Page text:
Use of a loose seton : if the fistula involves too much of your anal sphincter muscle, then it is unwise to perform lay-open surgery without causing damage and incontinence. An alternative method is to introduce a surgical thread (seton), which is left inside the channel. The thread is soft and comfortable and can be felt immediately beside the anus. This allows better drainage of the fistula, thereby improving symptoms. This can be a temporary or permanent treatment.

Fistulectomy followed by an advancement flap: the entire fistula is cut away and a piece of tissue from the rectum or skin from near to the anus is used as a type of graft to cover the exposed tissue, allowing it to heal.

LIFT technique : is the novel modified approach through the intersphincteric plane for the treatment of fistula-in-ano, known as LIFT (ligation of intersphincteric fistula tract) procedure. LIFT procedure is based on secure closure of the internal opening and removal of infected cryptoglandular tissue through the intersphincteric approach. Essential steps of the procedure include, incision at the intersphincteric groove, identification of the intersphincteric tract, ligation of intersphincteric tract close to the internal opening and removal of intersphincteric tract, scraping out all granulation tissue in the rest of the fistulous tract, and suturing of the defect at the external sphincter muscle.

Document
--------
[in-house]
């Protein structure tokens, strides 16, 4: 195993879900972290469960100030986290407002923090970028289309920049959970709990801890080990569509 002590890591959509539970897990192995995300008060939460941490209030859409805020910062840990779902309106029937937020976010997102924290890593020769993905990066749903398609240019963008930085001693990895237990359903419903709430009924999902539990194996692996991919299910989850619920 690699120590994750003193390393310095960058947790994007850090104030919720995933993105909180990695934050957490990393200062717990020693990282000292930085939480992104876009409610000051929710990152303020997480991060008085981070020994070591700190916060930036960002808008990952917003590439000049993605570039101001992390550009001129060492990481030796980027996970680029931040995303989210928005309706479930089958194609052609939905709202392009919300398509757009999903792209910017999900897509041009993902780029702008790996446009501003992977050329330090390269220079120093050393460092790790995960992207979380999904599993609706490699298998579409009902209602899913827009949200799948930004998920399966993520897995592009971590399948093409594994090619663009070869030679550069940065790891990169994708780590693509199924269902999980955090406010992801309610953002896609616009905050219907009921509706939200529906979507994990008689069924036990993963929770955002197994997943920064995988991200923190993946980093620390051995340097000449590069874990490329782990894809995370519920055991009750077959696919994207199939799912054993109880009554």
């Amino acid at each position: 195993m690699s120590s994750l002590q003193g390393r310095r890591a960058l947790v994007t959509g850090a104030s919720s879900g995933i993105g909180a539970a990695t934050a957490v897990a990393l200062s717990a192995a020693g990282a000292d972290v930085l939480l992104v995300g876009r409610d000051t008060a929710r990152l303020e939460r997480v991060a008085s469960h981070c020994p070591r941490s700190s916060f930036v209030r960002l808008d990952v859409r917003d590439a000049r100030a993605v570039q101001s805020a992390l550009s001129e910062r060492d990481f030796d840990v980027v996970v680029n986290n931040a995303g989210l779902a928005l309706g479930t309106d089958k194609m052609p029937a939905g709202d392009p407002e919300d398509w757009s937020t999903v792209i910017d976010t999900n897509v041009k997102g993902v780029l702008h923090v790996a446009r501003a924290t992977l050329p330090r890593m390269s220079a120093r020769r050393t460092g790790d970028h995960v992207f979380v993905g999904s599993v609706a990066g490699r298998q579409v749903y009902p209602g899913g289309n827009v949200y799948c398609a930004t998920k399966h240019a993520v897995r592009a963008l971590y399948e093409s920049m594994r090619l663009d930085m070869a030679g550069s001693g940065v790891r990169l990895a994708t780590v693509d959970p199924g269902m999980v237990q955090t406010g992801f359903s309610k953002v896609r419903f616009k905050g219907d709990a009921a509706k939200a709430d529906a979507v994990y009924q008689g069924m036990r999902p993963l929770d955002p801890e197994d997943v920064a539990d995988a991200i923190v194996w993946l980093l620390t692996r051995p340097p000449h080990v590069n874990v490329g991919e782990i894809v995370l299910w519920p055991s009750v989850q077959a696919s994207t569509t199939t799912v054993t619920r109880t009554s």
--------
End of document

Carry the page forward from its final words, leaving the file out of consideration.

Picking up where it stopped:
Day before Surgery : Bowel Prep Most patients need to drink some type of laxative to prepare for surgery. It will depend on your own special case.

The bowel prep will be one of the following:

  • No solid food and drinking only clear liquid diet
  • Clear liquid diet,
  • Full bowel preparation – Laxative pills until stools are clear, antibiotic pills and enema your bowel prep will be prescribed ahead of time. We will discuss the details of it with you before surgery.

After Surgery :

You may have an open wound; this will depend on your surgery.

Take a sitz bath at least 3-4 times a day and after each bowel movement. This will help decrease the pain of anal spasms and aid healing. Sit in a bathtub of warm water for 10 minutes.

Avoid hard wiping of the area for the first few days. Do not use toilet paper, instead, use alcohol-free baby wipes.

You will have reddish-yellow drainage for at least 7-14 days. You will need mini-pads or sanitary pads for your underwear during this time. The drainage will decrease in amount and get lighter in colour. With bowel movements and more activity you may notice an increase of bloody drainage which is normal.